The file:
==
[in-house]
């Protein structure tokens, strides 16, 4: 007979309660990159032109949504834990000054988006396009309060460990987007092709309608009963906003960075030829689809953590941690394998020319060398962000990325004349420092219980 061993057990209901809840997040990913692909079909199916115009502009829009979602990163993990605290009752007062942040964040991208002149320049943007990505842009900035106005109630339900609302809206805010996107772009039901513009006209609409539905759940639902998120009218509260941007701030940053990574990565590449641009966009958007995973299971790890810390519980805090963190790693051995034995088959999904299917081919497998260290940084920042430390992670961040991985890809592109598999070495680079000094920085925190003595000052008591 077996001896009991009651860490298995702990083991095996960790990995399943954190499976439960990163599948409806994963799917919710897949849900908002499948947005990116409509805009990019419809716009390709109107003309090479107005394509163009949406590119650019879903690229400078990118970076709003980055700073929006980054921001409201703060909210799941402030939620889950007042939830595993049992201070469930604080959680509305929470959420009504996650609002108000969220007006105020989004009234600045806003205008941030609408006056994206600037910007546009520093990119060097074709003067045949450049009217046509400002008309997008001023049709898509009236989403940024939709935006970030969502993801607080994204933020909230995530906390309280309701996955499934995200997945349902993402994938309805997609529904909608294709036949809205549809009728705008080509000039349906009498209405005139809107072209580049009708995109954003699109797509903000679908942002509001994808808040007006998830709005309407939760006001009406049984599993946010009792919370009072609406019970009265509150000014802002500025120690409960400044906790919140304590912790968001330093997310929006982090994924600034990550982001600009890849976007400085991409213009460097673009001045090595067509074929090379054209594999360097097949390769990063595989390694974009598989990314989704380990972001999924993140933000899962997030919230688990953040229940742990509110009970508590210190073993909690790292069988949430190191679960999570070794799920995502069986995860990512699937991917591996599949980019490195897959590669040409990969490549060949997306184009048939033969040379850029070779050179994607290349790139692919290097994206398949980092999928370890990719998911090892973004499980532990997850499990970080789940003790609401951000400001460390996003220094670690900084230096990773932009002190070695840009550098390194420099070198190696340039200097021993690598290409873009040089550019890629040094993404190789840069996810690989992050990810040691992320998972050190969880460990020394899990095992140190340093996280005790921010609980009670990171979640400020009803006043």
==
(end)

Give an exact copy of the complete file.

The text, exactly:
[in-house]
């Protein structure tokens, strides 16, 4: 007979309660990159032109949504834990000054988006396009309060460990987007092709309608009963906003960075030829689809953590941690394998020319060398962000990325004349420092219980 061993057990209901809840997040990913692909079909199916115009502009829009979602990163993990605290009752007062942040964040991208002149320049943007990505842009900035106005109630339900609302809206805010996107772009039901513009006209609409539905759940639902998120009218509260941007701030940053990574990565590449641009966009958007995973299971790890810390519980805090963190790693051995034995088959999904299917081919497998260290940084920042430390992670961040991985890809592109598999070495680079000094920085925190003595000052008591 077996001896009991009651860490298995702990083991095996960790990995399943954190499976439960990163599948409806994963799917919710897949849900908002499948947005990116409509805009990019419809716009390709109107003309090479107005394509163009949406590119650019879903690229400078990118970076709003980055700073929006980054921001409201703060909210799941402030939620889950007042939830595993049992201070469930604080959680509305929470959420009504996650609002108000969220007006105020989004009234600045806003205008941030609408006056994206600037910007546009520093990119060097074709003067045949450049009217046509400002008309997008001023049709898509009236989403940024939709935006970030969502993801607080994204933020909230995530906390309280309701996955499934995200997945349902993402994938309805997609529904909608294709036949809205549809009728705008080509000039349906009498209405005139809107072209580049009708995109954003699109797509903000679908942002509001994808808040007006998830709005309407939760006001009406049984599993946010009792919370009072609406019970009265509150000014802002500025120690409960400044906790919140304590912790968001330093997310929006982090994924600034990550982001600009890849976007400085991409213009460097673009001045090595067509074929090379054209594999360097097949390769990063595989390694974009598989990314989704380990972001999924993140933000899962997030919230688990953040229940742990509110009970508590210190073993909690790292069988949430190191679960999570070794799920995502069986995860990512699937991917591996599949980019490195897959590669040409990969490549060949997306184009048939033969040379850029070779050179994607290349790139692919290097994206398949980092999928370890990719998911090892973004499980532990997850499990970080789940003790609401951000400001460390996003220094670690900084230096990773932009002190070695840009550098390194420099070198190696340039200097021993690598290409873009040089550019890629040094993404190789840069996810690989992050990810040691992320998972050190969880460990020394899990095992140190340093996280005790921010609980009670990171979640400020009803006043």